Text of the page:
According to three confidential sources, Turkey has rejected proposals for a new system that would allow Syrians arriving in Hatay, and to a far lesser extent in other border provinces, to register in other parts of Turkey where fewer refugees live.

Refugee agencies told Human Rights Watch that Turkey’s strict controls on international and local refugee agencies prevent them from finding and helping unregistered Syrians. This lack of aid agency monitoring means that there are no statistics or estimates on the numbers of Syrians denied registration, deported, or refused urgently needed services.

In response to a June 13 letter presenting the Human Rights Watch findings, the migration authorities in Ankara denied that any of the country’s 81 provinces, including Hatay and Istanbul, had suspended registration of Syrians. The United Nations High Commissioner for Refugees (UNHCR) told Human Rights Watch that as of mid-May, the authorities had reassured them that registration of Syrians was ongoing, including in Hatay and Istanbul. Other aid agencies that support refugees say that the authorities in the 10 provinces have only continued to process Syrians pre-registered at the time of the suspension, and to register urgent medical cases referred from Syria and babies born to registered Syrians in Turkey. Two refugee aid agencies also said that in some cases they have managed to convince the authorities in Hatay and Osmaniye provinces to register particularly vulnerable unregistered Syrians.

In early 2018, the authorities in Hatay opened a new registration center in Antakya. Representatives of three aid agencies and two Turkish security personnel working in Antakya said the center is exclusively for unregistered Syrians to request help to return to Syria, while registered Syrians can request help to return at other migration authority-run centers.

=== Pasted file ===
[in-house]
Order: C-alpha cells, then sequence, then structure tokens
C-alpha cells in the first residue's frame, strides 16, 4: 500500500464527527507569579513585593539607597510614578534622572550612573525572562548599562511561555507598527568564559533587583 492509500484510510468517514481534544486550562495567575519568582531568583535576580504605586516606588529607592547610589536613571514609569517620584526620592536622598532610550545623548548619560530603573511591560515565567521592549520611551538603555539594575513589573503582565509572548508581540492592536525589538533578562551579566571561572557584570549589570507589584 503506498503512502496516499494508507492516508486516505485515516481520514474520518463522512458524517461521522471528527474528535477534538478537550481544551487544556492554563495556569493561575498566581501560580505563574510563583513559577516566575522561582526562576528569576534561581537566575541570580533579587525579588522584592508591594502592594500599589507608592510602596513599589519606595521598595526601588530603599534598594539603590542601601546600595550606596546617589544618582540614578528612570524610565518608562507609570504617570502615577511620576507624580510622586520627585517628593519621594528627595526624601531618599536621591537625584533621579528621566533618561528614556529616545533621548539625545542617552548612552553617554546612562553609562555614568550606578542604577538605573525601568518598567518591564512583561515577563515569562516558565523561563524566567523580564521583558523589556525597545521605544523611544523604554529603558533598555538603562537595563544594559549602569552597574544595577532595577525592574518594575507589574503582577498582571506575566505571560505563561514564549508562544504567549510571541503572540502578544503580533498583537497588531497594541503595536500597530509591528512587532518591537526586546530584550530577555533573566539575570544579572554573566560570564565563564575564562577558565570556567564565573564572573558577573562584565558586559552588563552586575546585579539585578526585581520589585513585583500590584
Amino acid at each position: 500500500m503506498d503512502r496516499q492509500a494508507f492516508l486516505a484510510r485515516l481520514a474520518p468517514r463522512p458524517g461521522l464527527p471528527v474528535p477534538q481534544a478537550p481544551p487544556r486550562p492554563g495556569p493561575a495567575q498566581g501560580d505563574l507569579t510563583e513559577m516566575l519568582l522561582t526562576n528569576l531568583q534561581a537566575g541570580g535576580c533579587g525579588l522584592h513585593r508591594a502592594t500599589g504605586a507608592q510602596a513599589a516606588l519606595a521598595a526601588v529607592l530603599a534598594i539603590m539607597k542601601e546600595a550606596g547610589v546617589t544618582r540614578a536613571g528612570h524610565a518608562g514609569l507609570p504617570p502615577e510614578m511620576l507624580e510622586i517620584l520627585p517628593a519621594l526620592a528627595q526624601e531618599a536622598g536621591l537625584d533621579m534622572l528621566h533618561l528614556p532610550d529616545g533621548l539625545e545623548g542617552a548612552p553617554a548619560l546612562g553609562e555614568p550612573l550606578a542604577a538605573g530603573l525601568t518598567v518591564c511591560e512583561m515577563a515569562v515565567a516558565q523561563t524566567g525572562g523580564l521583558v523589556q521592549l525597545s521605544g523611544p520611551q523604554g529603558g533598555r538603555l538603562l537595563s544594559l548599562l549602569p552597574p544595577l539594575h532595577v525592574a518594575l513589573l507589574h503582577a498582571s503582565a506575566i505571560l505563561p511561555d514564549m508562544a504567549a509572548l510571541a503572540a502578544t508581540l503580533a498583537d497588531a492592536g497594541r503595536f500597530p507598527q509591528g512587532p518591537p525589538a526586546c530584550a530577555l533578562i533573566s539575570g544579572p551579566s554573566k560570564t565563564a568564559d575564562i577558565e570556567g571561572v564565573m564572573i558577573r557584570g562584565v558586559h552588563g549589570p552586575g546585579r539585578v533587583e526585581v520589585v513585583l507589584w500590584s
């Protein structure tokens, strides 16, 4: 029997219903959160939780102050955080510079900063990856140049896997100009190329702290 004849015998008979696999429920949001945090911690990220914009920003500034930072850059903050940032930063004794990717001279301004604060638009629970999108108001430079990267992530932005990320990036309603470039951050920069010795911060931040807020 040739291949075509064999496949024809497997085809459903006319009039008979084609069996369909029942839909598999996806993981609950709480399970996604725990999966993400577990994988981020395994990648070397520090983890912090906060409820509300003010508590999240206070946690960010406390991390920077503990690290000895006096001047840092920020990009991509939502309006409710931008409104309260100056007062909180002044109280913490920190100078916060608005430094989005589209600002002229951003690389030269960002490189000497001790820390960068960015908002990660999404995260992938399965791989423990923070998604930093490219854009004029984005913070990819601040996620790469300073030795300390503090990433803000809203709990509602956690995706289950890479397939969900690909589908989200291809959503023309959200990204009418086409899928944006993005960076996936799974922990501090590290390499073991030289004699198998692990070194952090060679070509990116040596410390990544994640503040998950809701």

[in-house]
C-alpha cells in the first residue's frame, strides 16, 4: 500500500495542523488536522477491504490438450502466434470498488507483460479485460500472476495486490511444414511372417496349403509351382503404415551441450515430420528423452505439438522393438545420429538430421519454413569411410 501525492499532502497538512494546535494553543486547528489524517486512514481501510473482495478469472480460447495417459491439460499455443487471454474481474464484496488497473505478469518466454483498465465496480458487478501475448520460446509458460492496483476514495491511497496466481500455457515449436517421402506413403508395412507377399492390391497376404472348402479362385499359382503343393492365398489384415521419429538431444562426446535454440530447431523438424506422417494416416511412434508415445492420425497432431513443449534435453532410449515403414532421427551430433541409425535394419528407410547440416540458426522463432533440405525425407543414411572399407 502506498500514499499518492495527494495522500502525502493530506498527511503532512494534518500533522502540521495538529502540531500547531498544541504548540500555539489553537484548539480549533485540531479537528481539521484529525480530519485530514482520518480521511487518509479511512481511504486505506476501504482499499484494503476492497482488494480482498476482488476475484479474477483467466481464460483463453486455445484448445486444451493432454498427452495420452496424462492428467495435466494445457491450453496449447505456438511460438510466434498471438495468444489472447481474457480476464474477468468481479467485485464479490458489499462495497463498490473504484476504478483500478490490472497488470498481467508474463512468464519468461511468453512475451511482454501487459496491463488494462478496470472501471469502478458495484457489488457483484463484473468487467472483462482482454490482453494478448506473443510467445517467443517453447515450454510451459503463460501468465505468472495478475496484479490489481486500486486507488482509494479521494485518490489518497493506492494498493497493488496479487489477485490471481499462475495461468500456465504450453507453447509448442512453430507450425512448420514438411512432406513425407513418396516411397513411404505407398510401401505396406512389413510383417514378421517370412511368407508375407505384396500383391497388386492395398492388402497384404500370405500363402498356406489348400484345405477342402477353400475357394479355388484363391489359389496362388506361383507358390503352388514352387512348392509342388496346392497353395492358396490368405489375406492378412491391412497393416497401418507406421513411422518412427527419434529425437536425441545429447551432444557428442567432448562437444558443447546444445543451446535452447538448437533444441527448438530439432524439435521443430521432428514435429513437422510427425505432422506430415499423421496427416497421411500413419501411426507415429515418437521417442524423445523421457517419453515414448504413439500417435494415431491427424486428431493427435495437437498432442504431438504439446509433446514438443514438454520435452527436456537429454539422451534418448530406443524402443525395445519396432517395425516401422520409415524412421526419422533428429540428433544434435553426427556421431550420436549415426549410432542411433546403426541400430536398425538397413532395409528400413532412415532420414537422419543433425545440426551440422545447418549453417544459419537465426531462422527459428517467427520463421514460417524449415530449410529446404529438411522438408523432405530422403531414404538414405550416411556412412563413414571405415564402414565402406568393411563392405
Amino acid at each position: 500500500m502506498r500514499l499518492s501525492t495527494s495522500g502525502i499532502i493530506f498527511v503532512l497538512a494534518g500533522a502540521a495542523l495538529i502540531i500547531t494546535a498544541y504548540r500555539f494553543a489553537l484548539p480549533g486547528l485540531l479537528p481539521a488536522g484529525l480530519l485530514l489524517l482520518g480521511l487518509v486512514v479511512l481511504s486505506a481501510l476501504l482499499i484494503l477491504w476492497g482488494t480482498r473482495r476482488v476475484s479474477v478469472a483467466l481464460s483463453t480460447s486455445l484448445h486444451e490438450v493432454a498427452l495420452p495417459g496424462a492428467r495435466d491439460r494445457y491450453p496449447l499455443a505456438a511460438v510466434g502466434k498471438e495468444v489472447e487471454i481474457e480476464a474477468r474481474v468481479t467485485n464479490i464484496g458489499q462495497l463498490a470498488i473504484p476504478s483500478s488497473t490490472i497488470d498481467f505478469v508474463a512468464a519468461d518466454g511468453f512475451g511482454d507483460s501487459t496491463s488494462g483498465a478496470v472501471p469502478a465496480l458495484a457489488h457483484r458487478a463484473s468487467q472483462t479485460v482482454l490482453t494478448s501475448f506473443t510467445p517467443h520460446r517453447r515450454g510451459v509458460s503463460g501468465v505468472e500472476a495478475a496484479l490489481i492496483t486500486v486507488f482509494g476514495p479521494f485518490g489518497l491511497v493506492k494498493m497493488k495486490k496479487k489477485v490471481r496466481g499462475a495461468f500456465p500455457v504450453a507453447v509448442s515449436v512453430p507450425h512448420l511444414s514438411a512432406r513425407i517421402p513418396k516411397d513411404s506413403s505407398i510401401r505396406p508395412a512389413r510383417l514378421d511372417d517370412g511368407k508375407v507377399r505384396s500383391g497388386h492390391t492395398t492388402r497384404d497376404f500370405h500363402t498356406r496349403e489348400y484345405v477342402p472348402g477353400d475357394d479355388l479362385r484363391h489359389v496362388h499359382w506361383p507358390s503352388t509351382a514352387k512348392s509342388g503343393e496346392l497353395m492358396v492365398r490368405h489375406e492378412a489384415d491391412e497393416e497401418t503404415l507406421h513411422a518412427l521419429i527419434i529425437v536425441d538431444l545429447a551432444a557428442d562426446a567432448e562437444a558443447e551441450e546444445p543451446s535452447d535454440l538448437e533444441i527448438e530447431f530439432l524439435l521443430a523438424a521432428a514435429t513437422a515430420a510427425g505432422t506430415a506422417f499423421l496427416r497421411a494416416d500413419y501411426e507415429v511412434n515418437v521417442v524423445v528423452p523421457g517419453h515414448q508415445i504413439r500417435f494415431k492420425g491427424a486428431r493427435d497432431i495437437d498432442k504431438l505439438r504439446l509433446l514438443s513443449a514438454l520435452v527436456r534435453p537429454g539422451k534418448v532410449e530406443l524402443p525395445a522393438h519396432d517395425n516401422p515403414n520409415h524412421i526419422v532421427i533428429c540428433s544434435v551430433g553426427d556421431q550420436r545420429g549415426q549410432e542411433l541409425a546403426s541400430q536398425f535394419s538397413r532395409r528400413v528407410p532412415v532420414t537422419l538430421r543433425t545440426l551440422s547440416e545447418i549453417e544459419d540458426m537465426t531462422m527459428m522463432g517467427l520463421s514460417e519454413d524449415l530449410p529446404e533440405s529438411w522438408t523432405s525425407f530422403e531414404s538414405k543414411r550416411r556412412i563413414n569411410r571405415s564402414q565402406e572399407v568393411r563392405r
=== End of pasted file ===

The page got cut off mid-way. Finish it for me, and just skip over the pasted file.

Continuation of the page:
Turkey does not allow any independent monitoring of whether unregistered Syrians signing up for return are in fact returning voluntarily or whether they are effectively being coerced. In contrast, Turkey does allow independent monitoring of some registered Syrians’ decision to return to Syria.

Turkey should protect the basic rights of all newly arriving Syrians, regardless of registration status, and register those denied registration since late 2017. The European Commission and EU member states with embassies in Turkey should support Turkey to register and protect Syrians and press Turkey to allow all agencies working for refugees to freely assist and help protect all Syrians, including all unregistered Syrians.

“Unregistered Syrians in Turkey may be conveniently out of sight, but they shouldn’t be out of mind,” Simpson said. “EU states and the commission should speak up and support all Syrians in Turkey, not just those who got in before Turkey started driving them underground.”

For more details about Turkey’s suspension of Syrian asylum seeker registration, please see below.

Asylum Seeker Registration

The first Syrian refugees fled to Turkey in early 2011 and in the subsequent three-and-a-half years, Turkey adopted an ad hoc approach to their registration, without conferring a clear legal status with related rights. Although Turkey ratified the 1951 Refugee Convention and its 1967 Protocol, the country maintains a geographical limitation that excludes anyone not originally from a European country from full refugee recognition. That means it does not fully grant asylum to people fleeing violence or persecution in Syria and any other non-European country.

In 2013, Turkey adopted its own legal framework on the protection of asylum seekers and refugees. In October 2014, Turkey also adopted a regulation under which it grants Syrians temporary protection. As of June 28, 2018, Turkey said it had registered 3,562,523 people under the regulation. Registered Syrians are entitled to assistance. Even though the regulation says Syrians who fail to register will not be deported to Syria and will only face an “administrative fine,” Human Rights Watch found that unregistered Syrians have been deported for not having temporary protection permits.

The Hatay governor’s office and the interior minister said registration has been suspended for newly arriving Syrians in Hatay and Istanbul. Refugee aid agencies and Syrians in Hatay’s main city, Antakya, told Human Rights Watch that police carried out mass arrests of Syrians in November and early December, just after registration was suspended.

Five sources told Human Rights Watch that since late 2017 and early 2018, migration authorities in eight other border provinces followed suit and turned away all newly arriving Syrians seeking registration.